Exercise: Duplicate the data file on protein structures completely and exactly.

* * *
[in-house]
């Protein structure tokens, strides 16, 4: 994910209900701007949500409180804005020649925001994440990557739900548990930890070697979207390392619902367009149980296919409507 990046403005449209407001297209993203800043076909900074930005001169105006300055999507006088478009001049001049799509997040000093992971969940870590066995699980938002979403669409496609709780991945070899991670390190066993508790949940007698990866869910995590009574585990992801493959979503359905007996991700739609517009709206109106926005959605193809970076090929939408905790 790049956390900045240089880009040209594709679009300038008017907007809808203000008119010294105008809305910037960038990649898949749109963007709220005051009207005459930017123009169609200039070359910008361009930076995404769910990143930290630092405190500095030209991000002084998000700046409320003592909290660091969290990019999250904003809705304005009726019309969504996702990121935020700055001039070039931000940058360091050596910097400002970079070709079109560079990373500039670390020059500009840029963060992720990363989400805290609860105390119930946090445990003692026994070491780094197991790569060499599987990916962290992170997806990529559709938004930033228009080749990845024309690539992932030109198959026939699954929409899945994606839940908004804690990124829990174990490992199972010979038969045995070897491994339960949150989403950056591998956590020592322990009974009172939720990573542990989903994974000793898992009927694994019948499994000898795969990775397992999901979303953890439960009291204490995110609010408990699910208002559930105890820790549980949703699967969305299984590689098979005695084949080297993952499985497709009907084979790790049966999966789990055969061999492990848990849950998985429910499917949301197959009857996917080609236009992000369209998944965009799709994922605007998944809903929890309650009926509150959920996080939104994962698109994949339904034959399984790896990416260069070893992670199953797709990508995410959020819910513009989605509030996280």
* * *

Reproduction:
[in-house]
């Protein structure tokens, strides 16, 4: 994910209900701007949500409180804005020649925001994440990557739900548990930890070697979207390392619902367009149980296919409507 990046403005449209407001297209993203800043076909900074930005001169105006300055999507006088478009001049001049799509997040000093992971969940870590066995699980938002979403669409496609709780991945070899991670390190066993508790949940007698990866869910995590009574585990992801493959979503359905007996991700739609517009709206109106926005959605193809970076090929939408905790 790049956390900045240089880009040209594709679009300038008017907007809808203000008119010294105008809305910037960038990649898949749109963007709220005051009207005459930017123009169609200039070359910008361009930076995404769910990143930290630092405190500095030209991000002084998000700046409320003592909290660091969290990019999250904003809705304005009726019309969504996702990121935020700055001039070039931000940058360091050596910097400002970079070709079109560079990373500039670390020059500009840029963060992720990363989400805290609860105390119930946090445990003692026994070491780094197991790569060499599987990916962290992170997806990529559709938004930033228009080749990845024309690539992932030109198959026939699954929409899945994606839940908004804690990124829990174990490992199972010979038969045995070897491994339960949150989403950056591998956590020592322990009974009172939720990573542990989903994974000793898992009927694994019948499994000898795969990775397992999901979303953890439960009291204490995110609010408990699910208002559930105890820790549980949703699967969305299984590689098979005695084949080297993952499985497709009907084979790790049966999966789990055969061999492990848990849950998985429910499917949301197959009857996917080609236009992000369209998944965009799709994922605007998944809903929890309650009926509150959920996080939104994962698109994949339904034959399984790896990416260069070893992670199953797709990508995410959020819910513009989605509030996280």